“I fell in love with hockey and stuck with it,’’ he said.

Salcido certainly has gotten the proper grooming. He attended prep power Shattuck-St. Mary’s in Minnesota and then played three seasons at Colorado College. His post-graduate hockey schooling was the most impressive. In training camps with the Ducks, he’s skated along side Chris Pronger, Francois Beauchemin and Scott Niedermayer.

”They’re the guys you watch on TV,’’ Salcido said. “It’s kind of a dream come true to be paired with guys like that. You’re trying to pick up little things they do. They are always willing to help out. It’s kind of unbelievable. I’d get off the ice, I’d call my dad and say, ‘Can you believe I was partners with Chris Pronger?’ ’’

Aside from the obvious, there’s another reason Salcido would like that opportunity again as soon as possible. It seems that despite his extended stays in Minnesota and Colorado, “Mr. West Coast” is having trouble adapting to the Portland winters.

“Everyone always makes fun of me,’’ he said. “I’m always the first one to have my long johns on, pull on my winter hat. It’s so much different than home.’’

Lots of minutes -- Andrew Hutchinson had come to the realization that he needed a new home. He didn’t factor in that it would come with a new league as well, but that wound up as part of the bargain.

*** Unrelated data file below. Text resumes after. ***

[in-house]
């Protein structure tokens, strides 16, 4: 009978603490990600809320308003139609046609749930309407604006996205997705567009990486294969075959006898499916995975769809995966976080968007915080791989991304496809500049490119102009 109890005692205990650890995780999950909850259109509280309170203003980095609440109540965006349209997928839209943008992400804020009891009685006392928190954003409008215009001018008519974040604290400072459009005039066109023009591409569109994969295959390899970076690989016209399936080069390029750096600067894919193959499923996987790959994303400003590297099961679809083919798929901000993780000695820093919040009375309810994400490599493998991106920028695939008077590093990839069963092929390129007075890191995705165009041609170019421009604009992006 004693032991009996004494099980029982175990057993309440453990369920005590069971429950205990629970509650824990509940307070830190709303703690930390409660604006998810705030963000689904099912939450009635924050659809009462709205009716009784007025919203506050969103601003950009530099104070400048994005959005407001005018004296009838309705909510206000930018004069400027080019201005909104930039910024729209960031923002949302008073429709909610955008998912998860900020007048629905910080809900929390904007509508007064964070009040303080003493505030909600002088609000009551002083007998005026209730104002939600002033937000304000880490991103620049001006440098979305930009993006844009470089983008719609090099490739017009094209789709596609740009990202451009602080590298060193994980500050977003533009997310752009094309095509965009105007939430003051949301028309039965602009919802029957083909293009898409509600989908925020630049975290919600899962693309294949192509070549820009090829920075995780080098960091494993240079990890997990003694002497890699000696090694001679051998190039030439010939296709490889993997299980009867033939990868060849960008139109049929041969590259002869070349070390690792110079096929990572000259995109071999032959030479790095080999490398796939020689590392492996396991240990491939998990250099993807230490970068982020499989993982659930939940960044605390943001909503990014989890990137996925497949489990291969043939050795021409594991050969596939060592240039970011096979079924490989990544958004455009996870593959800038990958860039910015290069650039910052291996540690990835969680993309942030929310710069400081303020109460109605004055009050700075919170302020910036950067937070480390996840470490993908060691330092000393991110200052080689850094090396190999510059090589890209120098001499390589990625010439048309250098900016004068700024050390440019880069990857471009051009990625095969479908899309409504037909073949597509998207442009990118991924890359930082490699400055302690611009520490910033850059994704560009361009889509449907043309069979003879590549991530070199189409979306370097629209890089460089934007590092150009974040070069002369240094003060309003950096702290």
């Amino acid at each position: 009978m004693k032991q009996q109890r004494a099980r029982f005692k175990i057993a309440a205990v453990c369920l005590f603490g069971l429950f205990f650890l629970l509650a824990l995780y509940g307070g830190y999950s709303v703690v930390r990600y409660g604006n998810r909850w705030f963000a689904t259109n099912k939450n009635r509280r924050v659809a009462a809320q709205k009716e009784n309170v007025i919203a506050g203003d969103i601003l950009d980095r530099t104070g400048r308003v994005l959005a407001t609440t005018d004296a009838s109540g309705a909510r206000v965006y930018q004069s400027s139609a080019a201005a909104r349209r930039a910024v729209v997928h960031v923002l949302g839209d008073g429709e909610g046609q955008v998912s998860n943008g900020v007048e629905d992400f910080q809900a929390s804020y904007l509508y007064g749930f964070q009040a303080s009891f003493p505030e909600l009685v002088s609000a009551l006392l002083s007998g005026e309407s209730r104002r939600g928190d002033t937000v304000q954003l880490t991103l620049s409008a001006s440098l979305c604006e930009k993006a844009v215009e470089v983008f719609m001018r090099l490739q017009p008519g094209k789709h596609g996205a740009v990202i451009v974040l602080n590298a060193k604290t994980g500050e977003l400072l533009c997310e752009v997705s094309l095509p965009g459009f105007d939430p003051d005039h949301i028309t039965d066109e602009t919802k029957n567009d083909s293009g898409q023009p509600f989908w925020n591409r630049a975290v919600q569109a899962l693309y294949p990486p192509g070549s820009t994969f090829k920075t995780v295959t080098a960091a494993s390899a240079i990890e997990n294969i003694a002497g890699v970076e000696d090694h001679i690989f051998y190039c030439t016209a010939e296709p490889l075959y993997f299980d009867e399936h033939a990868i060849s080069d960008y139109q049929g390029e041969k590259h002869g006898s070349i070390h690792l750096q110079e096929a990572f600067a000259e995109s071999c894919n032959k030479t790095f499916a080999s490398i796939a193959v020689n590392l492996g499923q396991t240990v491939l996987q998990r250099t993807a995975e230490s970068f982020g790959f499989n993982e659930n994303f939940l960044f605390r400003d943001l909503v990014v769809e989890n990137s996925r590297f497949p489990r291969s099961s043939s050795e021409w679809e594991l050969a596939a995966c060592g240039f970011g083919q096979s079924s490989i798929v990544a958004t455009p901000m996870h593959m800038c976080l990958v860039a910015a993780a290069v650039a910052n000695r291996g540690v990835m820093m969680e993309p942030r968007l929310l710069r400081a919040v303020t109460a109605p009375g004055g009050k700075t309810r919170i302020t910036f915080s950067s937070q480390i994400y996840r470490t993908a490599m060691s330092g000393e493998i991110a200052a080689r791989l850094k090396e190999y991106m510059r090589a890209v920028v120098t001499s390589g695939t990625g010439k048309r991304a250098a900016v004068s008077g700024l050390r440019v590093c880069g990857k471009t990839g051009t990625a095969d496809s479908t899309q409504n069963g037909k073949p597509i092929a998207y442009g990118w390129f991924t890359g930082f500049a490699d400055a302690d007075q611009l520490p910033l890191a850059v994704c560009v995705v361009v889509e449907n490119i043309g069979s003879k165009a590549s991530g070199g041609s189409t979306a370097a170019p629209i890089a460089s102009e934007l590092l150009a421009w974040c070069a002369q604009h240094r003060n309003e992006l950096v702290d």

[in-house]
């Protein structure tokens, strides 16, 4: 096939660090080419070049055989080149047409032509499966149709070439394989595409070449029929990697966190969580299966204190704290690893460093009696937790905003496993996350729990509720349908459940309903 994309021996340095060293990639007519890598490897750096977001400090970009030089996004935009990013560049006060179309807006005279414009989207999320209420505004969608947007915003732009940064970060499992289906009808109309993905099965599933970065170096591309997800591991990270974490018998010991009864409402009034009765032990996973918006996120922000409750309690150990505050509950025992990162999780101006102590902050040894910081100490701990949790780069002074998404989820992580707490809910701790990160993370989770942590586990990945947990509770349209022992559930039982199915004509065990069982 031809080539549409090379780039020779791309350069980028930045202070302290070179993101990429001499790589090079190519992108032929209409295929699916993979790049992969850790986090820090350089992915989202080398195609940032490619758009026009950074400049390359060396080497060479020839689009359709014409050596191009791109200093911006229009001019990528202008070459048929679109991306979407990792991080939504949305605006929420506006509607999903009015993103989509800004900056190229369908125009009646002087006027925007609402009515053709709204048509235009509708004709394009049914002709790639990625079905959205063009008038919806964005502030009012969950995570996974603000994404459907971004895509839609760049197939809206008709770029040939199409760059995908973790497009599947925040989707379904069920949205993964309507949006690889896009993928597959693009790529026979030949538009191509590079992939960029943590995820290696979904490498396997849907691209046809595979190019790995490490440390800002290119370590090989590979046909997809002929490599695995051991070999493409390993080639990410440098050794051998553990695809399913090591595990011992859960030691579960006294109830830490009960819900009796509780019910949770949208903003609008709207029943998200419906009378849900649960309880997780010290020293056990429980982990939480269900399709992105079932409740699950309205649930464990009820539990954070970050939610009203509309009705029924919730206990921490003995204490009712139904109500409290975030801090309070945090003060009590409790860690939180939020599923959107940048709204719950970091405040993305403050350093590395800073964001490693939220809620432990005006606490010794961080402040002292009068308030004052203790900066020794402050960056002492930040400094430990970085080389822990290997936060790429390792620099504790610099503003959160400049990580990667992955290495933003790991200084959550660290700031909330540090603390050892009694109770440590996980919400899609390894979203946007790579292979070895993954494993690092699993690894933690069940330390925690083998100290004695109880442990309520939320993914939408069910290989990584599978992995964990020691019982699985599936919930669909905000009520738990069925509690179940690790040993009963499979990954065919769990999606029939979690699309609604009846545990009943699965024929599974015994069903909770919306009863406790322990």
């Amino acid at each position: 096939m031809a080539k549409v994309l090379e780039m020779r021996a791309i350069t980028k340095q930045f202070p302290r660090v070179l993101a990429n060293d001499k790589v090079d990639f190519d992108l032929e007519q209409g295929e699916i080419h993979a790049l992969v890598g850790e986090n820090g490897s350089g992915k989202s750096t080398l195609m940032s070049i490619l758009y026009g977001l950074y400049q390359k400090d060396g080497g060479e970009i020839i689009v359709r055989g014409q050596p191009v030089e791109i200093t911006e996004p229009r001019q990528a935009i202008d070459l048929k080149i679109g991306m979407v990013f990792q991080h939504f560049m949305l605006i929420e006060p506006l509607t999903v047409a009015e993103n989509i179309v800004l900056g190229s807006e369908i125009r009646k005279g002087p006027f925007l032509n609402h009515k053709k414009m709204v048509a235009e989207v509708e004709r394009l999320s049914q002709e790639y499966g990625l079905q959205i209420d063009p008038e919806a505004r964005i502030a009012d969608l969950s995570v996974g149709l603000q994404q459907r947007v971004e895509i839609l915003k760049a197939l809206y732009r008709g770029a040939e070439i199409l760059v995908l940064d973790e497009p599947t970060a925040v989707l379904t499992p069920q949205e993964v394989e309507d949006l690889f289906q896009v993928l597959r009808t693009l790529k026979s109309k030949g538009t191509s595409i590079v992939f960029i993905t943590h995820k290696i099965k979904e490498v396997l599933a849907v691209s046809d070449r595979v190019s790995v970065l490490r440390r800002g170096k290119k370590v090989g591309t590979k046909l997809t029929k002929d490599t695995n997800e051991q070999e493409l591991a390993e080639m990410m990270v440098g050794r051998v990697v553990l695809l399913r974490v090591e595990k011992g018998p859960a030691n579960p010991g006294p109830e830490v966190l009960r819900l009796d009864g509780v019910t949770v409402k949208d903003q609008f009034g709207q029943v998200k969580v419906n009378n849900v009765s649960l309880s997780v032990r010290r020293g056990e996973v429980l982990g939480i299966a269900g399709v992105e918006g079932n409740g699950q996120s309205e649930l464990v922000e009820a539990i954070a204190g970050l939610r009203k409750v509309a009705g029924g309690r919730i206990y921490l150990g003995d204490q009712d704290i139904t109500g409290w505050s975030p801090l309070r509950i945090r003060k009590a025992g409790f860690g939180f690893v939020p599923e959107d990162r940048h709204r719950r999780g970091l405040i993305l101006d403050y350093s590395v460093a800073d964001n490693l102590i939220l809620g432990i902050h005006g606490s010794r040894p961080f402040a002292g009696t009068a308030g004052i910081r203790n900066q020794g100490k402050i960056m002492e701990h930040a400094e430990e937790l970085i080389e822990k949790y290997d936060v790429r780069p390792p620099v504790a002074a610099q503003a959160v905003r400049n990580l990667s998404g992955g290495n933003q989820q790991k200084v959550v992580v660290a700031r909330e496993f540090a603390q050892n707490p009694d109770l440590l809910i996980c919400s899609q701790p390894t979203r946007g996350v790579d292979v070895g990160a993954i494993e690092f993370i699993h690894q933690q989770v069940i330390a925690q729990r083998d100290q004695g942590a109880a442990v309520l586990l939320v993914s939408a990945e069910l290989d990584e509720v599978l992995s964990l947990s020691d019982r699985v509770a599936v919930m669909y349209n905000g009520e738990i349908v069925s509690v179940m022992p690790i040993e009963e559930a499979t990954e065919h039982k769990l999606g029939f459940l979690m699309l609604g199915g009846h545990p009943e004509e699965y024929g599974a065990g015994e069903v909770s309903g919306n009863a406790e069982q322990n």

It’s a condition he’s made peace with – for now.

The defenseman is back in the minors, this time with Hartford. That was the result of a trade last summer that sent him from Carolina, where he had played each of the past two seasons, to the New York Rangers.

The Rangers couldn’t find a spot for Hutchinson on their roster, but they did offer him loads of playing time in Hartford. After dressing for just 36 and 41 games, respectively, for the Hurricanes the past two seasons, that was a shiny consolation prize.

“It’s not a huge step back (starting in the AHL),’’ Hutchinson said. “I know it’s the AHL, but getting a chance to play minutes is nice. When I came back and did get to Hartford, I wanted to prove I could play every night. It’s been going well.’’